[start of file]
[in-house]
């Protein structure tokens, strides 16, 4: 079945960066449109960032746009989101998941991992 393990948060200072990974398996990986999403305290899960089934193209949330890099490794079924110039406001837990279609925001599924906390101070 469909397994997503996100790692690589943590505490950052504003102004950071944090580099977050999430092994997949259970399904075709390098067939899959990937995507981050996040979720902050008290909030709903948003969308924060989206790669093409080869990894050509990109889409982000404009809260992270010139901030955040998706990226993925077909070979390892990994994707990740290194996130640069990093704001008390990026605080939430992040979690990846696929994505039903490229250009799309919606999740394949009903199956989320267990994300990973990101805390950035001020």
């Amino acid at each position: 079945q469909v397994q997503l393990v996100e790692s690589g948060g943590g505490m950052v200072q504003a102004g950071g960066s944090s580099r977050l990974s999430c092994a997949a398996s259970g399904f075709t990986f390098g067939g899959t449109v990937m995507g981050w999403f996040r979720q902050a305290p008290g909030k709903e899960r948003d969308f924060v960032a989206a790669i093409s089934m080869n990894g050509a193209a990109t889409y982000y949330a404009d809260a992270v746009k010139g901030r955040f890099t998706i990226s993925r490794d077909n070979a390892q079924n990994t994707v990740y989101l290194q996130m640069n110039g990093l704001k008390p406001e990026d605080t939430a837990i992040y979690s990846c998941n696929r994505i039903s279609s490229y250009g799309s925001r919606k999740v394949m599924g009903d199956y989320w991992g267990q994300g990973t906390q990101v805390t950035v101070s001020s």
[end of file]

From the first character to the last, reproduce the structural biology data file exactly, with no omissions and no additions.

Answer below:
[in-house]
């Protein structure tokens, strides 16, 4: 079945960066449109960032746009989101998941991992 393990948060200072990974398996990986999403305290899960089934193209949330890099490794079924110039406001837990279609925001599924906390101070 469909397994997503996100790692690589943590505490950052504003102004950071944090580099977050999430092994997949259970399904075709390098067939899959990937995507981050996040979720902050008290909030709903948003969308924060989206790669093409080869990894050509990109889409982000404009809260992270010139901030955040998706990226993925077909070979390892990994994707990740290194996130640069990093704001008390990026605080939430992040979690990846696929994505039903490229250009799309919606999740394949009903199956989320267990994300990973990101805390950035001020």
């Amino acid at each position: 079945q469909v397994q997503l393990v996100e790692s690589g948060g943590g505490m950052v200072q504003a102004g950071g960066s944090s580099r977050l990974s999430c092994a997949a398996s259970g399904f075709t990986f390098g067939g899959t449109v990937m995507g981050w999403f996040r979720q902050a305290p008290g909030k709903e899960r948003d969308f924060v960032a989206a790669i093409s089934m080869n990894g050509a193209a990109t889409y982000y949330a404009d809260a992270v746009k010139g901030r955040f890099t998706i990226s993925r490794d077909n070979a390892q079924n990994t994707v990740y989101l290194q996130m640069n110039g990093l704001k008390p406001e990026d605080t939430a837990i992040y979690s990846c998941n696929r994505i039903s279609s490229y250009g799309s925001r919606k999740v394949m599924g009903d199956y989320w991992g267990q994300g990973t906390q990101v805390t950035v101070s001020s």